Husband says he knew he’d be suspect in death

A former political adviser accused of killing his wife outside their Manitoba home while their young children slept says he knew police would consider him a suspect.

WINNIPEG — A former political adviser accused of killing his wife outside their Manitoba home while their young children slept says he knew police would consider him a suspect.

Mark Stobbe is accused of attacking Beverly Rowbotham with a hatchet in October 2000, then driving 15 kilometres away to dump her body before bicycling back to their house in St. Andrews.

Stobbe has said he fell asleep while his wife went out for a late-night grocery run and woke up around 2:30 a.m. to find her still gone.

Her body was found several hours later in the family car in a parking lot in Selkirk.

Under intense cross-examination by the Crown regarding minute details about that night, Stobbe said he volunteered some information to police after Rowbotham’s body was found because he knew they would have to “eliminate him” as a suspect.

Stobbe told a police officer he had a life insurance policy for Rowbotham but it had been cancelled.

“I thought it was relevant they know I hadn’t been loading up on insurance for her in the months leading up to her death,” Stobbe told the Crown on his fifth day of testimony.

“Let’s cut to the chase. A number of questions they asked were consistent with me believing they would at least want to look at me as a suspect.”

He said that’s why he also told police the couple had gone to marriage counselling before they moved.

to Manitoba.

Stobbe rejected suggestions from the Crown that he has bolstered his version of events that night.

Crown attorney Wendy Dawson suggested Stobbe has added 20 new details regarding that night since he gave his statement to police. Stobbe is tailoring his testimony to match evidence given at the trial, she said.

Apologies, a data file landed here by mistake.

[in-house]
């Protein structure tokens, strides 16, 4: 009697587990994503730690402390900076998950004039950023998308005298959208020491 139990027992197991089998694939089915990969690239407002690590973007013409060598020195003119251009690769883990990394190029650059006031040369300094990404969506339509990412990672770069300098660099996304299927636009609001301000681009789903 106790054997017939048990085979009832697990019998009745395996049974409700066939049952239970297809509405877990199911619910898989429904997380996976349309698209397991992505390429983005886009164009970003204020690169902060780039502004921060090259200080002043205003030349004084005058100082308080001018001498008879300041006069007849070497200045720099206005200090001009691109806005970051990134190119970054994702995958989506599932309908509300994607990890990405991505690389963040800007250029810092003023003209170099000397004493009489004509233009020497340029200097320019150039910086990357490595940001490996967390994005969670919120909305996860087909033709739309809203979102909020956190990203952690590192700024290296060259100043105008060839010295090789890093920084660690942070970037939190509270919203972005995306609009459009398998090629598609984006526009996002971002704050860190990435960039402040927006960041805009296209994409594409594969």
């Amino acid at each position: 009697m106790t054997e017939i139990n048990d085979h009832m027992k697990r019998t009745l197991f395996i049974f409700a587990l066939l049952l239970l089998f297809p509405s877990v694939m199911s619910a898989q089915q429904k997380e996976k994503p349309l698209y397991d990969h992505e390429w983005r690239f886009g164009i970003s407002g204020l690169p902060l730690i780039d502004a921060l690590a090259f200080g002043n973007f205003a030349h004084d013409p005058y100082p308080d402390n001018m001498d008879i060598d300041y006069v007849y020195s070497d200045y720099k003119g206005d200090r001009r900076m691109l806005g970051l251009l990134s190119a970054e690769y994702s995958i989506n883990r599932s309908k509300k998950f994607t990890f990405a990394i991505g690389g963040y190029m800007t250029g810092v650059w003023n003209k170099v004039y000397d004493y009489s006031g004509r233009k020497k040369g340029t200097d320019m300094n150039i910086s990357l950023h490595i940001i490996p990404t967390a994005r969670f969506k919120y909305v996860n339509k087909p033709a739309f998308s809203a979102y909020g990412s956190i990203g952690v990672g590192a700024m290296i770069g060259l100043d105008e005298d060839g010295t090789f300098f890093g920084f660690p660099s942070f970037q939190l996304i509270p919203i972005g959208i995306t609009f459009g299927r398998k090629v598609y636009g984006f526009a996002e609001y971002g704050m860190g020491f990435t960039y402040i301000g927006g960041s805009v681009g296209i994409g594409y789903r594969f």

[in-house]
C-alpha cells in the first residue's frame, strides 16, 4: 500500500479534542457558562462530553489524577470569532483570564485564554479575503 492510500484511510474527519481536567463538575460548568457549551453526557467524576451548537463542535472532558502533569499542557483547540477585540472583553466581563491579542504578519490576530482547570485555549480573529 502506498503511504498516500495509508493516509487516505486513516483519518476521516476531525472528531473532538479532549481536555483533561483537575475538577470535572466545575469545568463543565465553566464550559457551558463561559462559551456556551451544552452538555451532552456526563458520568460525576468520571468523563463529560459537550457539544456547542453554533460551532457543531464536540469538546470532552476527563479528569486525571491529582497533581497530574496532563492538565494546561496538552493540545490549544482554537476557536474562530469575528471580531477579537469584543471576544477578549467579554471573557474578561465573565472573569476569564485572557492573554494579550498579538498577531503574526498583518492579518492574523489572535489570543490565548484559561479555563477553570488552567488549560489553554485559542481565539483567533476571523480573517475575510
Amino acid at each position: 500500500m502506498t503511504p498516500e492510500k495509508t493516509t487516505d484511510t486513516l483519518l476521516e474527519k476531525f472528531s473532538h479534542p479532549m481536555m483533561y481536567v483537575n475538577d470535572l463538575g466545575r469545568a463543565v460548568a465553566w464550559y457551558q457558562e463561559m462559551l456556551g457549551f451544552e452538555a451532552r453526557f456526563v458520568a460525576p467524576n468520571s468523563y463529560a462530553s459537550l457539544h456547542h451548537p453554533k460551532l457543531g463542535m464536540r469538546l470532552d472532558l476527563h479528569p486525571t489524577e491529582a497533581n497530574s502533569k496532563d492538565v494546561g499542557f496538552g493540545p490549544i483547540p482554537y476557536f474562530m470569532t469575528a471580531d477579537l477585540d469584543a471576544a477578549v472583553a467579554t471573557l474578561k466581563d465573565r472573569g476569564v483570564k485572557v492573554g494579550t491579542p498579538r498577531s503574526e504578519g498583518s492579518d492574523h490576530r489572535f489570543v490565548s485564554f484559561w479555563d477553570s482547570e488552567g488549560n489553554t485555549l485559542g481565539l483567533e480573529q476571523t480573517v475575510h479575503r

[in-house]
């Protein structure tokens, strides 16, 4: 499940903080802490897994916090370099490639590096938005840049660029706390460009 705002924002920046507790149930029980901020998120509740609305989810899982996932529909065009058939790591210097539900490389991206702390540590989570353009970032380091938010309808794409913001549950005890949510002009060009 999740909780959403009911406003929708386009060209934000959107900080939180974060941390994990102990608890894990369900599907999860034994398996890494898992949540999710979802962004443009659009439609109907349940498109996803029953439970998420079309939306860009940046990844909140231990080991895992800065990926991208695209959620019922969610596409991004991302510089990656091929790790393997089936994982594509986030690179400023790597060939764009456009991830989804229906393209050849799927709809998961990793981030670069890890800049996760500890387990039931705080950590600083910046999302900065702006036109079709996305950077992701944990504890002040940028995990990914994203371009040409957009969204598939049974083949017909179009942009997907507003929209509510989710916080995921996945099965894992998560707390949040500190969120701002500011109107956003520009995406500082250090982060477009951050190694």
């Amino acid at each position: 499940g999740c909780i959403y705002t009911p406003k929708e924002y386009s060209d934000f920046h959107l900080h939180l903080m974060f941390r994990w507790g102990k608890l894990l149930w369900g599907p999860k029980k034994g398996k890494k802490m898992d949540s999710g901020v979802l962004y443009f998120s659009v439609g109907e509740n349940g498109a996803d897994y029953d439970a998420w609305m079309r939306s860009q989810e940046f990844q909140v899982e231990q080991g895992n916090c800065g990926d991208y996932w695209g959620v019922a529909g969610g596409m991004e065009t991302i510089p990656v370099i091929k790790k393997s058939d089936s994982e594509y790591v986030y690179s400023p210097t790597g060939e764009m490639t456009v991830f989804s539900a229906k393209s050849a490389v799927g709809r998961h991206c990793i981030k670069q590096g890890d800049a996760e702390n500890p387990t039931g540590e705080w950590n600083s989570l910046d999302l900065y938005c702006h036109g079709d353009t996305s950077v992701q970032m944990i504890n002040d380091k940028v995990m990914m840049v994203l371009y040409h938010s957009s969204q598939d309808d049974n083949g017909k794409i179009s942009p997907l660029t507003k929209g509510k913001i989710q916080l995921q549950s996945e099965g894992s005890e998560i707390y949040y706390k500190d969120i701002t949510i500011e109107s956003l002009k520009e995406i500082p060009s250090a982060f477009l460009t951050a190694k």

“I’ve tailored nothing and added nothing,” Stobbe said.

“I was being very careful to give as full and as accurate information … as I possibly could.”

While Stobbe couldn’t remember what he was wearing that night, he did tell police how Rowbotham was dressed, right down to her shoes.

“You remember the details of what she was wearing that night because you murdered her and carried her body to the car,” Dawson suggested.

“You knew those shoes came off easily because during this attack on Bev, those shoes came off.”

“There was no attack on Bev by me. That’s all I can say,” Stobbe said calmly as he steadfastly looked at the jury as he has throughout his testimony.

He said he could remember her clothing because she asked him whether she was adequately dressed for the October weather before she left that night.

He said he never heard Rowbotham’s car leave or the garage door open. Stobbe said he also didn’t see her car’s headlights while he watched TV in the living room.

When he realized his wife was missing, Stobbe said he went out to the garage but didn’t see any blood on the floor.

Although Stobbe said he was initially worried his wife had been in a car accident, Dawson pointed out he never asked police or the hospital about whether any accidents had been reported when he called in the early morning.

Stobbe also didn’t call his sister-in-law or mother-in-law to see if his wife was there, but called police instead, Dawson said.

He said all he knew was his wife was missing and he feared the worst.

Stobbe had worked as a senior adviser to former Saskatchewan premier Roy Romanow before moving to Manitoba in the spring of 2000 for a new job with the recently elected government of Gary Doer.

Stobbe said the evening Rowbotham died wasn’t particularly tense despite a meltdown by one of his young sons in the bathtub and a job interview she had the following day.

He acknowledged that the two “had words” after the kids went to bed, but he said it didn’t get heated.

“We had some words but didn’t have any words of anger or recrimination.”

Stobbe’s cross-examination was expected to continue Thursday.

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